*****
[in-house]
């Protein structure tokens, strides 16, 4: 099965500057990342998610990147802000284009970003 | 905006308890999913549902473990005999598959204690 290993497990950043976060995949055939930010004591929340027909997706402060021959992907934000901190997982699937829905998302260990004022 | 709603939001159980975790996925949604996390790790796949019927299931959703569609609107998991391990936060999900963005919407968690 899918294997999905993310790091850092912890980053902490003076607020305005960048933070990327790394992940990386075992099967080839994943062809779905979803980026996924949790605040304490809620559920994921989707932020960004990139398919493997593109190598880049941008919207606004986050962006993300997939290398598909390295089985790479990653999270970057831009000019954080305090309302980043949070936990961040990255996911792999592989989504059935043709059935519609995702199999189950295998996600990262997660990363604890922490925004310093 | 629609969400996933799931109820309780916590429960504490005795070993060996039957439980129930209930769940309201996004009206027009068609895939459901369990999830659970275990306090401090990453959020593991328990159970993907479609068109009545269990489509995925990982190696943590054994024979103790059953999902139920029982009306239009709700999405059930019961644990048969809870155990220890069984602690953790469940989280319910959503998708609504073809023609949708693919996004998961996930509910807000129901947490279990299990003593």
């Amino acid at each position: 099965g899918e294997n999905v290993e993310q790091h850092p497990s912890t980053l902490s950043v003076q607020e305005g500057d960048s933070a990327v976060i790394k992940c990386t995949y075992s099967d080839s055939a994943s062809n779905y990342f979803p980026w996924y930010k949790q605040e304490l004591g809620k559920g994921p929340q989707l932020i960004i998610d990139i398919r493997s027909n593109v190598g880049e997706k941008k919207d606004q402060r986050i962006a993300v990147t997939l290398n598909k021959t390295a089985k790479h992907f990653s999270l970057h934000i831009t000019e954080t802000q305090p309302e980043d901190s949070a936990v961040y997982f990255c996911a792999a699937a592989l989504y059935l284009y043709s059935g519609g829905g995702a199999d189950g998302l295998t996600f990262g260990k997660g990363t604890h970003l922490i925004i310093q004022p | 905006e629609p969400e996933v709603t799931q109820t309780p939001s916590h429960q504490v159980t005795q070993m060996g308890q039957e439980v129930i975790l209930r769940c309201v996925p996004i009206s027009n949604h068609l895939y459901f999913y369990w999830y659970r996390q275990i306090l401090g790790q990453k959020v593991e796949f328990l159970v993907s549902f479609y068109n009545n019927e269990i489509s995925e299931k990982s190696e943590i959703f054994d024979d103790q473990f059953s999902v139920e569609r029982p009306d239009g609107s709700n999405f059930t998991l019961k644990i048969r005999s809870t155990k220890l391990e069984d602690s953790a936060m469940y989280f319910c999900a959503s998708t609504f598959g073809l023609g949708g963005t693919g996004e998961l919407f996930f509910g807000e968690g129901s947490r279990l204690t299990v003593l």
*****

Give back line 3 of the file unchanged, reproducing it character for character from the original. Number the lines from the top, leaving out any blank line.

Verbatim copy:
């Amino acid at each position: 099965g899918e294997n999905v290993e993310q790091h850092p497990s912890t980053l902490s950043v003076q607020e305005g500057d960048s933070a990327v976060i790394k992940c990386t995949y075992s099967d080839s055939a994943s062809n779905y990342f979803p980026w996924y930010k949790q605040e304490l004591g809620k559920g994921p929340q989707l932020i960004i998610d990139i398919r493997s027909n593109v190598g880049e997706k941008k919207d606004q402060r986050i962006a993300v990147t997939l290398n598909k021959t390295a089985k790479h992907f990653s999270l970057h934000i831009t000019e954080t802000q305090p309302e980043d901190s949070a936990v961040y997982f990255c996911a792999a699937a592989l989504y059935l284009y043709s059935g519609g829905g995702a199999d189950g998302l295998t996600f990262g260990k997660g990363t604890h970003l922490i925004i310093q004022p | 905006e629609p969400e996933v709603t799931q109820t309780p939001s916590h429960q504490v159980t005795q070993m060996g308890q039957e439980v129930i975790l209930r769940c309201v996925p996004i009206s027009n949604h068609l895939y459901f999913y369990w999830y659970r996390q275990i306090l401090g790790q990453k959020v593991e796949f328990l159970v993907s549902f479609y068109n009545n019927e269990i489509s995925e299931k990982s190696e943590i959703f054994d024979d103790q473990f059953s999902v139920e569609r029982p009306d239009g609107s709700n999405f059930t998991l019961k644990i048969r005999s809870t155990k220890l391990e069984d602690s953790a936060m469940y989280f319910c999900a959503s998708t609504f598959g073809l023609g949708g963005t693919g996004e998961l919407f996930f509910g807000e968690g129901s947490r279990l204690t299990v003593l």